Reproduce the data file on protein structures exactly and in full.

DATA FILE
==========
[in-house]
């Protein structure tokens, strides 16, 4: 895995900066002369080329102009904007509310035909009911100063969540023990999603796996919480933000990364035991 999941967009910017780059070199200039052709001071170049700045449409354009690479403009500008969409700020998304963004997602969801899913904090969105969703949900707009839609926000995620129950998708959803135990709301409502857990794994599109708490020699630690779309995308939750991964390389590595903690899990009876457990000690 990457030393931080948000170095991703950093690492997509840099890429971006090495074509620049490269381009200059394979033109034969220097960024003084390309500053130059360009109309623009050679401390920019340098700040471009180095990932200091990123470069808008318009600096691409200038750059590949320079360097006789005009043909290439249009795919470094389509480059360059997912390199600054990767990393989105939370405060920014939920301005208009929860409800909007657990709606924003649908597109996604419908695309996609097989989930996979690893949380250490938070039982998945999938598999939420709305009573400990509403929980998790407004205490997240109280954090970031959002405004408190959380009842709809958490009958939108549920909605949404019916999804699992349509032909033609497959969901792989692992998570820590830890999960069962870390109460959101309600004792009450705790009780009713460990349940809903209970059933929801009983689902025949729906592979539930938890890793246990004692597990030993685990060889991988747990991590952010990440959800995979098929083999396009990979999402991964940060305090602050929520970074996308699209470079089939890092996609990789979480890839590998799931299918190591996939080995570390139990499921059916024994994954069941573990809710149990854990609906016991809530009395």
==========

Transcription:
[in-house]
């Protein structure tokens, strides 16, 4: 895995900066002369080329102009904007509310035909009911100063969540023990999603796996919480933000990364035991 999941967009910017780059070199200039052709001071170049700045449409354009690479403009500008969409700020998304963004997602969801899913904090969105969703949900707009839609926000995620129950998708959803135990709301409502857990794994599109708490020699630690779309995308939750991964390389590595903690899990009876457990000690 990457030393931080948000170095991703950093690492997509840099890429971006090495074509620049490269381009200059394979033109034969220097960024003084390309500053130059360009109309623009050679401390920019340098700040471009180095990932200091990123470069808008318009600096691409200038750059590949320079360097006789005009043909290439249009795919470094389509480059360059997912390199600054990767990393989105939370405060920014939920301005208009929860409800909007657990709606924003649908597109996604419908695309996609097989989930996979690893949380250490938070039982998945999938598999939420709305009573400990509403929980998790407004205490997240109280954090970031959002405004408190959380009842709809958490009958939108549920909605949404019916999804699992349509032909033609497959969901792989692992998570820590830890999960069962870390109460959101309600004792009450705790009780009713460990349940809903209970059933929801009983689902025949729906592979539930938890890793246990004692597990030993685990060889991988747990991590952010990440959800995979098929083999396009990979999402991964940060305090602050929520970074996308699209470079089939890092996609990789979480890839590998799931299918190591996939080995570390139990499921059916024994994954069941573990809710149990854990609906016991809530009395």